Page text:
Because this trip was a last-minute decision, there was no time to do extensive research about Easter Island. About all I knew was there were statues and Easter Island was in the middle of nowhere in the South Pacific Ocean. To remedy my ignorance, I scheduled two small-group, guided tours of the island’s archaeological sites. At the Orongo site, I was stunned to learn that, after rejecting the religion of their ancestors and toppling the statues (moai) erected to them, the islanders created a religion that was based on what was essentially a game show.
Other posts about the Easter Island trip:
Rapa Nui National Park
In 1935, the government of Chile established Rapa Nui National Park to preserve the archaeological remains of its unique Polynesian culture. Most archaeological sites are located in the park, which covers nearly 50% of the island’s surface. The island has nearly 900 statues called moai (like toy) and 300 platforms called ahu (like achoo without the ch sound).
Rapa Nui National Park is a UNESCO World Heritage Site. In 2017, the Chilean National Forestry Service transferred administrative control of the park to the Ma´u Henua Polynesian Indigenous Community. The national park is the first autonomously administered indigenous institution on the island.
Rapa Nui people are in charge of the management, preservation, and protection of the historical lands and monuments. All revenue the National Park generates is used on the island to conserve its natural heritage. Islanders themselves now protect the natural and archaeological resources they inherited from their ancestors.
Several companies and individuals operate tours in the park, or tourists can explore sites on their own. Admission costs $80 and must be paid for in U. S. dollars or Chilean Pesos in cash. Purchase tickets at the office in Hanga Roa. It seems you cannot buy park tickets from tours.
The tour started at Anakena, the spot where Polynesian colonizers landed upon reaching Rapa Nui. While experts vary the date of the first landing by several hundred years, the location of the landing is undisputed. Rapa Nui has only two sandy beaches, and the Rapa Nui are certain the landing was here.
Estimates of the date of the landing range from 300 A.D. to 1200 A.D. The huge discrepancy in those estimates underscores how little is known about the history of the island and the civilization that was created here.
According to widely accepted oral tradition, Hotu Matu’a, a Polynesian king landed here after sailing a two-canoe flotilla across hundreds and hundreds of miles of open ocean and established the first settlement on Rapa Nui. Tradition states that the king’s wife gave birth to a son shortly after arriving on Rapa Nui.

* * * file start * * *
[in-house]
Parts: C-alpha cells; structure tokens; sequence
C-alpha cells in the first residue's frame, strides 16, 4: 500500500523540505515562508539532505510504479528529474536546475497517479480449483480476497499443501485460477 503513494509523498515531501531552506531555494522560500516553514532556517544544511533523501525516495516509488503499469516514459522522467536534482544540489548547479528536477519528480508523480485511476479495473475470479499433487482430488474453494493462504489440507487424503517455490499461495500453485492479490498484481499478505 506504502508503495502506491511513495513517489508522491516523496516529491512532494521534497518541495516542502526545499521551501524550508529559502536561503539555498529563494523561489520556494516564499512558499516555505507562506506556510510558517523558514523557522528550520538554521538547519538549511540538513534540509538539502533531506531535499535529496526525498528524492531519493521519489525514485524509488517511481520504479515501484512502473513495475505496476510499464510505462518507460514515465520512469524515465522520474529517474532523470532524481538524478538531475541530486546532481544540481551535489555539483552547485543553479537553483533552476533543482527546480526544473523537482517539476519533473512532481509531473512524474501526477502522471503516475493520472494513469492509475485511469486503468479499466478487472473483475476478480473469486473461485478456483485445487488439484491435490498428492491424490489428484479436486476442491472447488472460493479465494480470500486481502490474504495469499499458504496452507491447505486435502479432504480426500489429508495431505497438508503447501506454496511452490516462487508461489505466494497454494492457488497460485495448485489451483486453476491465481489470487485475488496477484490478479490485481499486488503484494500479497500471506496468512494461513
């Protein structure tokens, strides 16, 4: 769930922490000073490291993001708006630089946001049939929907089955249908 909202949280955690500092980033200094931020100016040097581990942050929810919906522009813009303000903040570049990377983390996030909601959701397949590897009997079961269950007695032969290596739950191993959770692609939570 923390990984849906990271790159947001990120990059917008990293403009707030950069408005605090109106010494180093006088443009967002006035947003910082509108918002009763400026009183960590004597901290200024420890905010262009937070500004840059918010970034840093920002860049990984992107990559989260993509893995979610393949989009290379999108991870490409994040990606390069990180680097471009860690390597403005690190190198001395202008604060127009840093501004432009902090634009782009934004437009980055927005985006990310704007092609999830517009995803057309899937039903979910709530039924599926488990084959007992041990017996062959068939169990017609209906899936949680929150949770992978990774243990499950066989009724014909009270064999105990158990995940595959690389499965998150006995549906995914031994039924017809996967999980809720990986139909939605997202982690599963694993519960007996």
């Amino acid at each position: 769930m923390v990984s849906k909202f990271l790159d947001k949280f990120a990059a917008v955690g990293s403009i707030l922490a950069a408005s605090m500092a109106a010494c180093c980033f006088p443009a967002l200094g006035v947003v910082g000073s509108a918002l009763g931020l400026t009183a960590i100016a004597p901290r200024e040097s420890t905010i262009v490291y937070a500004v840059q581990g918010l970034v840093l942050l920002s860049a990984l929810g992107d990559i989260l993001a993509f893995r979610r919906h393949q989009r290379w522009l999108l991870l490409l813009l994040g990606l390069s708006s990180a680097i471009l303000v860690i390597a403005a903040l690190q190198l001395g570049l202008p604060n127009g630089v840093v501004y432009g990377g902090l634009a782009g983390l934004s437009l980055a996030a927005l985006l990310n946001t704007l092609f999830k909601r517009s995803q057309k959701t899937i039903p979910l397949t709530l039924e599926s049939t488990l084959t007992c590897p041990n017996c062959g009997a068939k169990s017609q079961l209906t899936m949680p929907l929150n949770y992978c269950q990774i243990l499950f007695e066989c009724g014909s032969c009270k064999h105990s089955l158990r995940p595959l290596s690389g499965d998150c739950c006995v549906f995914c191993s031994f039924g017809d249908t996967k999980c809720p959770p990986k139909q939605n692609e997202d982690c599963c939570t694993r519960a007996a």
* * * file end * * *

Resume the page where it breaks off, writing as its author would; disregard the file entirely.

Palms were recently planted at Anekena to recreate the environment that was prevalent when the colonists arrived. This is the only palm grove on the island that I saw.
There are two ahus at Anakena, Ahu Nao-Nao and Ahu Ature. Ahus are the platforms upon which the moai stand. Like nearly all moais, the moai at Anakena face the island interior and have their back to the sea. These moai are 4-5 meters tall.
In terms of facilities for tourists, Anekena is the most developed site in the park. There is a good-sized paved parking lot, souvenir shops, cafe and restrooms. It is a good spot for school outings.
Te Pito Kura
This location is famous because it is the site of the largest moai ever erected over an ahu. Moai Paro was 10 meters tall and weighed over 80 tons. The Rapa Nui poeple toppled it along with all other moai when the population revolted against the religion and culture these statues represented.
An oval shaped stone next to toppled moai carried great importance for islanders. Its name Te Pito O Te Henua has been translated as “the navel of the world.” Residents believed Rapa Nui and this point were the center of the surface of the Earth. Some historians suggest that term Te Pito O Te Henua was also used as the name of the island before the arrival of Europeans.
Puna Pau is a quarry in a small crater on the outskirts of Hanga Roa. Puna Pau was the sole source of the red rock the Rapa Nui people used to carve the pukao (topknots) that they put on the heads of some moai.
The site is littered with pukao that were abandoned in various stages of construction and transportation when the people stopped constructing moai.
Ahu Akivi is another group of seven moai as at Anakena. Unlike Anakena, these maoi face the ocean.
This ahu has an astronomical orientation. The moai exactly face the sunset during the Spring equinox and have their backs to the Fall equinox. In the southern hemisphere, the Spring equinox occurs in September and the Fall equinox occurs in March.
Vinapu shows what the archaeological sites on Rapa Nui looked like after the moai toppling and before restoration efforts.
All of the moai are in pieces. It must take a lot of work to figure out the original configuration and purpose of the ahus.
Rapa Nui is the most remote populated island in the world. It had no contact with outside influences for several centuries. The population developed a unique and mysterious culture. They devoted a significant amount of resources to the construction of monuments to their ancestors. After first contact with Europeans something caused the Rapa Nui people to reject their religion and topple the moai that they had devoted so much energy and resources to building. What happened? There are clues which will be discussed in another post.
We know that after destruction of the moai, the Rapa Nui people created a remarkably quirky religion based on the Birdman cult. That will be covered in the next post. What do you think of the culture that was first established on Rapa Nui?